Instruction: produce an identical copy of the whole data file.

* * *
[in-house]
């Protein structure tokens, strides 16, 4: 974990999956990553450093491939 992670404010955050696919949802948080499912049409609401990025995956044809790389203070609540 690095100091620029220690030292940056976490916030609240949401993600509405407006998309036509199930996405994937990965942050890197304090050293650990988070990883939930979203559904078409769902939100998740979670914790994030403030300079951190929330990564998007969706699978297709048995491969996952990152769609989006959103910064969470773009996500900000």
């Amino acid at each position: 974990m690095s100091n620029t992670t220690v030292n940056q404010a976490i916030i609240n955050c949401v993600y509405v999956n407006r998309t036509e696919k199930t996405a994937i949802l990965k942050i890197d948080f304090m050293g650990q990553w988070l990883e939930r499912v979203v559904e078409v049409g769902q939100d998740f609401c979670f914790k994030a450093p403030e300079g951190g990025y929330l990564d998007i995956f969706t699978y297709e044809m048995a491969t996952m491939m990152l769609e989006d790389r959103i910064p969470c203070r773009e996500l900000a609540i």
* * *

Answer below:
[in-house]
């Protein structure tokens, strides 16, 4: 974990999956990553450093491939 992670404010955050696919949802948080499912049409609401990025995956044809790389203070609540 690095100091620029220690030292940056976490916030609240949401993600509405407006998309036509199930996405994937990965942050890197304090050293650990988070990883939930979203559904078409769902939100998740979670914790994030403030300079951190929330990564998007969706699978297709048995491969996952990152769609989006959103910064969470773009996500900000």
């Amino acid at each position: 974990m690095s100091n620029t992670t220690v030292n940056q404010a976490i916030i609240n955050c949401v993600y509405v999956n407006r998309t036509e696919k199930t996405a994937i949802l990965k942050i890197d948080f304090m050293g650990q990553w988070l990883e939930r499912v979203v559904e078409v049409g769902q939100d998740f609401c979670f914790k994030a450093p403030e300079g951190g990025y929330l990564d998007i995956f969706t699978y297709e044809m048995a491969t996952m491939m990152l769609e989006d790389r959103i910064p969470c203070r773009e996500l900000a609540i």